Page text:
Week 6 - Working with Audio - ESSENTIAL stuff and a lot to dial in with this week's coursework. From how to import audio to how to manage it within your project to how to make it all work in time. If you are going to be working with a lot of samples and loops, which you probably will, this was an exciting week. There is also a nice introduction to audio interfaces, what they do, and how to use them to make your first recording on your mic.

Note - Logic 10.5 now features Live Loops, which is an entirely new way to layout your ideas with audio and even midi - you will want to learn this ASAP.

Week 7 - Audio Processing - More essential stuff and a very important week, one that you will need to go back to a LOT. This week you are also learning a lot of different ways to do one thing, so remember to find one way and master it - at least in the beginning. From using Ultrabeat to chop up a sample to working out the tempo of a sample to using basic flextime to make it work with your song. This course work is all about how to make audio files your friend and make them work in harmony.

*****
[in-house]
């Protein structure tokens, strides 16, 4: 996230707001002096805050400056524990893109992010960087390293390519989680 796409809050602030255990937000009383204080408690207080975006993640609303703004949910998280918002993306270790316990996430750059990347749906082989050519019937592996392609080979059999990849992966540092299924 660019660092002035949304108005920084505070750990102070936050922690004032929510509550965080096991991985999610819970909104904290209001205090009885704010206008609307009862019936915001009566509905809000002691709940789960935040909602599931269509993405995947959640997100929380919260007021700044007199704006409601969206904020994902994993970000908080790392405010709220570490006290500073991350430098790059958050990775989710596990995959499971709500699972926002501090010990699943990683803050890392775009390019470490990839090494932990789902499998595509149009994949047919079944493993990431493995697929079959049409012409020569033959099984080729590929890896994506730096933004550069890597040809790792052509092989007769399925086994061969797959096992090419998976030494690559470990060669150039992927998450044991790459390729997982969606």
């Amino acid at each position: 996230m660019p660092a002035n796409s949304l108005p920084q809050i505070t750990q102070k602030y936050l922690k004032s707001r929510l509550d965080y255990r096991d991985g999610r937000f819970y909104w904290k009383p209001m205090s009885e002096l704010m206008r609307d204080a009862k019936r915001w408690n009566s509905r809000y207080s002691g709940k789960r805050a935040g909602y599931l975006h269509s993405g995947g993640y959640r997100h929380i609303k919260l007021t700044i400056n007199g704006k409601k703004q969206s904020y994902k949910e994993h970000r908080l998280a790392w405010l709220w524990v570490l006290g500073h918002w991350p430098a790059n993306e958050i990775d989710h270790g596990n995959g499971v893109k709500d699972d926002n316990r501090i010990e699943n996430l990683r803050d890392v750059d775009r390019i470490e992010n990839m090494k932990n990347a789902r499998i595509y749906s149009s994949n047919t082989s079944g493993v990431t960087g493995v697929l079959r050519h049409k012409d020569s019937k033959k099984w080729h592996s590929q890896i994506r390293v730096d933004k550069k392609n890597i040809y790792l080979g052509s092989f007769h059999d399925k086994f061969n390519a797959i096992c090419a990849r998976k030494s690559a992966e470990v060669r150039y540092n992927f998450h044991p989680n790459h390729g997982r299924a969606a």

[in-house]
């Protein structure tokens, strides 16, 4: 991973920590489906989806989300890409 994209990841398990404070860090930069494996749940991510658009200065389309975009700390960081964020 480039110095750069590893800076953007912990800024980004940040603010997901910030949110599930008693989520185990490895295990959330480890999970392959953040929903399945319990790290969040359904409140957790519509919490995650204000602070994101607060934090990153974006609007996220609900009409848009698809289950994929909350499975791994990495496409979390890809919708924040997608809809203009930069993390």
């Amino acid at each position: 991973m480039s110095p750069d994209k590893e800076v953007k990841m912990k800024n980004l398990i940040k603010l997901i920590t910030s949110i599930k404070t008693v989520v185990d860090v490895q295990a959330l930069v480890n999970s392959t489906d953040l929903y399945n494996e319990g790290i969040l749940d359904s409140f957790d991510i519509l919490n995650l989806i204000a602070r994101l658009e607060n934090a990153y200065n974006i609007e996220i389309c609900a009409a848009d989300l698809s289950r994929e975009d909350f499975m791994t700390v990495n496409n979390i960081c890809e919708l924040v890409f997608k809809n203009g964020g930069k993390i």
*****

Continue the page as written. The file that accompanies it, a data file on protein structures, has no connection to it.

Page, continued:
Week 8 - Creating Parts & Structure - After having learned how to make your beats sound good, your bass lines sound passable and how to make audio files fit into your song, now you need to actually make a song. Getting a dope groove going is a lot of fun, but this is where things get harder and more time-consuming. You are finally starting to figure out how to make a full composition from start to finish. Buckle up, this is where you need to start logging the hours. The best advice here is don't quit on a composition, finish what you start whenever possible to learn the process. The song might be crap at the end, but you will learn more this way - stay the course.

Some of the tools that will help you out and make the process more fun -

One of the best synths you can get when you are starting out. 

One of the best synths you can get when you are starting out. 

The Korg Minilogue XD - If you really, really, really feel the need to get a synth, then get one of these. It sounds great, it has a nice easy to use interface and you will have a decent understanding of how it functions because you will have been working with Logic's soft synths.

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See our full review of the Minilogue XD right here, you can get one new for $650 or used for $500 or so.

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The Novation Launchpad 10 - A great tactile controller for Logic's Live Loops functionality in 10.5, this is almost essential and SO much fun to use. See the video below, full article here.

Logickeyboard - Logic Pro X Keyboard - As far as actual learning tools go, this is another must-have. Key commands make your life easier, having them at a glance is a dream come true. Check the video below and the full article here.

Captain Chords By Mixed In Key will help you get your chord game on point.